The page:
Executive Director of Communications
QUEENS COLLEGE HOSTS FIFTH ANNUAL 9th and 10th GRADE SCIENCE FAIR
FOR PUBLIC SCHOOLS ON MAY 12
— Con Edison of New York is a Principal Sponsor of Hands-on Event
To Encourage Science Careers—
FLUSHING, NEW YORK, May 5, 2005—“In an environment in which key science foundations—evolution and the origins of the earth and universe—are being questioned by pseudo-science, it is vital that all students clearly understand authentic science and its processes,” says physics professor Mark G. Miksic, director of the Science Teacher Careers (STC) Program at Queens College. STC, sponsored by Queens College’s Division of Mathematics and Natural Sciences in collaboration with its Division of Education, recruits candidates for science teaching, an area of critical shortage in New York City schools.
The program is holding its fifth annual Investigative Science Symposium/Fair (ISS/Fair) on Thursday, May 12, exhibiting and celebrating investigative projects by the borough’s 9th and 10th graders. This year students conducted research on such topics as acid rain, plant transpiration, and the effect of temperature and antibiotics on bacteria growth. The projects will be displayed in the lobby of the Science Building from 11 am to 12:15 pm. Over 100 students and 30 teachers from 15 high schools are expected to attend.
The fair begins with welcoming remarks at 9 am by Queens College President James L. Muyskens and other guests in room 230 (lower level) of Rosenthal Library.
A collaboration of a committee composed of representatives from Queens College and Queens public high schools, the ISS/Fair begins when each participating high school holds an initial ISS/Fair. Up to five students from each school with projects judged to have “exceeded standards” participate in the Queens College event. On May 12 the finalists will submit a research report, display a summary of their work and, with their teachers and family members, tour the college research laboratories in Biology, Chemistry, Physics, and Experimental Psychology. They will also attend an awards luncheon.
“The fair is directly related to the needs of our students now involved in science inquiry and science research, and the new approach to hands-on discovery,” says Norman Cohn, assistant principal for science at Franklin K. Lane High School and co-organizer of the event. “It is tailored to 9th and 10th graders to level the playing field. We want to introduce them to research in an environment free from rivalry with 11th and 12th graders who have already taken part in science competitions.”
All students participating will receive a Certificate of Excellence for their research. Students whose work is judged outstanding will be given the opportunity to conduct research with Queens College-sponsored mentors or be awarded a place in the Queens College Summer Science Camp, an intensive, two-week science experience for high school students.
Projects are expected to utilize Science Inquiry (SI) methodology, which encourages students to investigate questions that require research, collaboration, and detailed recording of their procedures, data, and thoughts. This process, used by modern research scientists, is recommended by the New York State Department of Education as a powerful way for students to learn science.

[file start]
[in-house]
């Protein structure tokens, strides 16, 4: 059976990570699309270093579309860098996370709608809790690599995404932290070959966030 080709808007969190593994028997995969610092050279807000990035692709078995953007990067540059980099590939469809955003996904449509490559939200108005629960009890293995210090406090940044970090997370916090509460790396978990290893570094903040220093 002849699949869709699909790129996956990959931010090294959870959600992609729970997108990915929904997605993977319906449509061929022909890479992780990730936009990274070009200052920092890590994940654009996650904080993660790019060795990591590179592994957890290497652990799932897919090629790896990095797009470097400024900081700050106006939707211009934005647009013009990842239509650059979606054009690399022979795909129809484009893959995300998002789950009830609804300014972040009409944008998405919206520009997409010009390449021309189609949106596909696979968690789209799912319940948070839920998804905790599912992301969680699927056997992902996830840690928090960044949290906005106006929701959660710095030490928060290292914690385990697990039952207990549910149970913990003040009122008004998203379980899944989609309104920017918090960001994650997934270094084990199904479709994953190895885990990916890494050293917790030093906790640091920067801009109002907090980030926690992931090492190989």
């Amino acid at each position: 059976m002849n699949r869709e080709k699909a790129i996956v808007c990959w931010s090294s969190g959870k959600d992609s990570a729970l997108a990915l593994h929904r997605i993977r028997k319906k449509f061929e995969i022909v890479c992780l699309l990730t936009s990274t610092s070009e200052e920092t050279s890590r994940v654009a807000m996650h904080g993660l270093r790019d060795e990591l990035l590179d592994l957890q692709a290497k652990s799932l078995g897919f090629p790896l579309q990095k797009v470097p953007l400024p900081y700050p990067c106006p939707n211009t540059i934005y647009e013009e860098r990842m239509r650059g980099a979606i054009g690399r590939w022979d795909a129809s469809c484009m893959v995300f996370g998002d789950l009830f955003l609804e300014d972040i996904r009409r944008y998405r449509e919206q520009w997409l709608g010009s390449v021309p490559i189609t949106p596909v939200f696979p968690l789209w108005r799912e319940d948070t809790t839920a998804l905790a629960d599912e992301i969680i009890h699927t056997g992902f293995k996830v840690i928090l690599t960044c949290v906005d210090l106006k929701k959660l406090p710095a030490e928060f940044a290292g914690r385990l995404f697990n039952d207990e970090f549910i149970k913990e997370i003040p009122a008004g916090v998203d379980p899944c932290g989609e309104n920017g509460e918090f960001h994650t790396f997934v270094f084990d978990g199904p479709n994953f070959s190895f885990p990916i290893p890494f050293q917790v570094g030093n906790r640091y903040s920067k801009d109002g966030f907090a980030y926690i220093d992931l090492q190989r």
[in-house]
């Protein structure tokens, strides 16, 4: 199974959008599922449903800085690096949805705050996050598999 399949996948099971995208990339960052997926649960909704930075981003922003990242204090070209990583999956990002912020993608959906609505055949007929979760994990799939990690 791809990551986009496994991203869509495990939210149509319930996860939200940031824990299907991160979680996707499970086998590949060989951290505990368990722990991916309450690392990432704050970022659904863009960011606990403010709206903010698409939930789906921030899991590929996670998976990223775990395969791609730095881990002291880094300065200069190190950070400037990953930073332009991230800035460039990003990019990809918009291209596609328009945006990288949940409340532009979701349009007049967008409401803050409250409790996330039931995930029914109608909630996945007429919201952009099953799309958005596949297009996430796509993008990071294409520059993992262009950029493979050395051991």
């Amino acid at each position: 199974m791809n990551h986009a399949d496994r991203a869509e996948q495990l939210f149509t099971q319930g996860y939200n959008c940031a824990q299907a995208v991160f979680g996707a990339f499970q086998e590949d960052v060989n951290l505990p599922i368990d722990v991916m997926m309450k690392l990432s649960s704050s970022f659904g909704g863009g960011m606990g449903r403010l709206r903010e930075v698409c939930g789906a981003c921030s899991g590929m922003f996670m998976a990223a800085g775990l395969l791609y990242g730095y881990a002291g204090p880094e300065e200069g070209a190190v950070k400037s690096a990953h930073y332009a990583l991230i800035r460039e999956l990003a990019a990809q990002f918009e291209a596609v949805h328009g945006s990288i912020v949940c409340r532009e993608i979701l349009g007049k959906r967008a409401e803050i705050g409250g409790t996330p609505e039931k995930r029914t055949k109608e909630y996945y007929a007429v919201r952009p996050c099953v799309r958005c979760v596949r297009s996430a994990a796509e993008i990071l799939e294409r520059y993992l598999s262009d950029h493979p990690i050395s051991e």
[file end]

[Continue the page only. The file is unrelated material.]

“We want to get high school students involved in the sciences and using their critical thinking skills early,” says Miksic. “That will enable them to learn and understand science more deeply and help ensure that they acquire the analytical tools needed to approach problems of all kinds.” The goal is to spark an interest in science that may ultimately lead to a teaching career.
The Science Teacher Careers Program sponsoring this fair provides a comprehensive science education support system leading to students’ certification and ultimate employment as science teachers in New York City. One of the critical goals of STC is to help participants develop skills needed to incorporate science inquiry and critical thinking into the science curriculum.
“Many teachers have had little experience in investigative science, or science inquiry, as described in the National Science Education Standards,” says Miksic. Some STC participants are career changers from fields as diverse as nursing, advertising, meteorology, and nutrition. The program also encourages women and minority applicants who are traditionally underrepresented in science.
Cohn has seen first-hand the results of Miksic’s work. “Mark and other Queens College faculty, such as Allan Ludman, director of the GLOBE environmental science program, have been providing support in science to 3,200 students at Franklin Lane,” says Cohn. “Mark conducts staff development at the school for our science teachers and runs these fairs not for pay or reward, but because he sees the great benefits to young learners.”
For more information on the ISS/Fair or on the Science Teacher Careers Program, visit www.qc.cuny.edu/STC or call (718) 997-3379. For directions to Queens College, visit http://www.qc.cuny.edu/about/directions.php.
Queens College of the City University of New York (CUNY) is dedicated to the idea that a first-rate education should be accessible to talented individuals of all backgrounds and financial means. Founded in 1937, the college offers an exceptional liberal arts curriculum, with over 100 undergraduate and graduate programs and a variety of specialized honors programs. Located on a beautiful, 77-acre campus in Flushing, Queens College enjoys a national reputation for its liberal arts and sciences and pre-professional programs. In fact, it is the nation’s #8 “best value” college according to the 2006 edition of The Princeton Review America’s Best Value Colleges. Queens College’s nearly 17,000 students come from more than 140 nations and speak 66 languages, creating an extraordinarily diverse and welcoming environment.